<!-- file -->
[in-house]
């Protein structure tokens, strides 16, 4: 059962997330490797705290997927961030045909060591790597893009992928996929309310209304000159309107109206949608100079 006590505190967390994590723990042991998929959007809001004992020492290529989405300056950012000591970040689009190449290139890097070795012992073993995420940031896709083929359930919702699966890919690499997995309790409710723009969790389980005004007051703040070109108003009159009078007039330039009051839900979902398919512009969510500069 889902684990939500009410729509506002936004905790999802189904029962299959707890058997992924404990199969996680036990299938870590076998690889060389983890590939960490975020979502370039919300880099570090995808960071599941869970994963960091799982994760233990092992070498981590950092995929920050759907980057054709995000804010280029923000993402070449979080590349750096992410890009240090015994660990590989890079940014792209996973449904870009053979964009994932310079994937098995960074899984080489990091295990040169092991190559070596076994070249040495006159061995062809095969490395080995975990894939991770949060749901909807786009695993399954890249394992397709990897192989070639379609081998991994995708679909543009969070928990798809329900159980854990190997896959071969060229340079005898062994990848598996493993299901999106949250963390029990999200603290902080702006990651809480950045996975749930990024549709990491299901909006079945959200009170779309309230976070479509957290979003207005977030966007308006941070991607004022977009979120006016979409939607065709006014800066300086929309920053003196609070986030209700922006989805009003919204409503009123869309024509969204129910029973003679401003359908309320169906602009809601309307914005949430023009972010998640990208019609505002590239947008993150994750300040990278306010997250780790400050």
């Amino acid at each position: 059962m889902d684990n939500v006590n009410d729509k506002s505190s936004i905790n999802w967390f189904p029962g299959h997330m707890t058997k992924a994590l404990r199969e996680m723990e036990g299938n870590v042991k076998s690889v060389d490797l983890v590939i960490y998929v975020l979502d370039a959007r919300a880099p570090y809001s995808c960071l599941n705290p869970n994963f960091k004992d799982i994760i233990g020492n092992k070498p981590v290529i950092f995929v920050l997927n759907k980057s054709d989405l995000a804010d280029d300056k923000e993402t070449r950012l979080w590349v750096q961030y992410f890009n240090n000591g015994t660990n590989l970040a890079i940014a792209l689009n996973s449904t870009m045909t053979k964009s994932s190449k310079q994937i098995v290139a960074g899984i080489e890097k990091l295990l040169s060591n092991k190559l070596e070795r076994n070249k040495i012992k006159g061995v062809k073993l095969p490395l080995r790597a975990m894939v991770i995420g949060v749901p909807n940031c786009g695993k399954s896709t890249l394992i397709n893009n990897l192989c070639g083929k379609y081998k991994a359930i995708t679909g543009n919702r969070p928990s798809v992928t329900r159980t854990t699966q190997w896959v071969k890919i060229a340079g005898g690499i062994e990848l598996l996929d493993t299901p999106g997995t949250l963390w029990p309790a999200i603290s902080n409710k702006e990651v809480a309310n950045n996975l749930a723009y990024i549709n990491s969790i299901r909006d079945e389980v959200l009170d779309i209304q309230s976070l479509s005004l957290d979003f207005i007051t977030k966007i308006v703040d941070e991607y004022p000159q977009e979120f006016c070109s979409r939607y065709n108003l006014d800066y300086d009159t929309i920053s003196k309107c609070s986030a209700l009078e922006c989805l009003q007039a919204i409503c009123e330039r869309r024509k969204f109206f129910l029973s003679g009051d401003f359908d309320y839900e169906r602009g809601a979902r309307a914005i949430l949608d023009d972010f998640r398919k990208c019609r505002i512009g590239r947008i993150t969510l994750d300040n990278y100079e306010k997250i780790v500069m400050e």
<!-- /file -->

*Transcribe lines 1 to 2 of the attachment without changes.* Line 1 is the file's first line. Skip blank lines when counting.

[in-house]
């Protein structure tokens, strides 16, 4: 059962997330490797705290997927961030045909060591790597893009992928996929309310209304000159309107109206949608100079 006590505190967390994590723990042991998929959007809001004992020492290529989405300056950012000591970040689009190449290139890097070795012992073993995420940031896709083929359930919702699966890919690499997995309790409710723009969790389980005004007051703040070109108003009159009078007039330039009051839900979902398919512009969510500069 889902684990939500009410729509506002936004905790999802189904029962299959707890058997992924404990199969996680036990299938870590076998690889060389983890590939960490975020979502370039919300880099570090995808960071599941869970994963960091799982994760233990092992070498981590950092995929920050759907980057054709995000804010280029923000993402070449979080590349750096992410890009240090015994660990590989890079940014792209996973449904870009053979964009994932310079994937098995960074899984080489990091295990040169092991190559070596076994070249040495006159061995062809095969490395080995975990894939991770949060749901909807786009695993399954890249394992397709990897192989070639379609081998991994995708679909543009969070928990798809329900159980854990190997896959071969060229340079005898062994990848598996493993299901999106949250963390029990999200603290902080702006990651809480950045996975749930990024549709990491299901909006079945959200009170779309309230976070479509957290979003207005977030966007308006941070991607004022977009979120006016979409939607065709006014800066300086929309920053003196609070986030209700922006989805009003919204409503009123869309024509969204129910029973003679401003359908309320169906602009809601309307914005949430023009972010998640990208019609505002590239947008993150994750300040990278306010997250780790400050």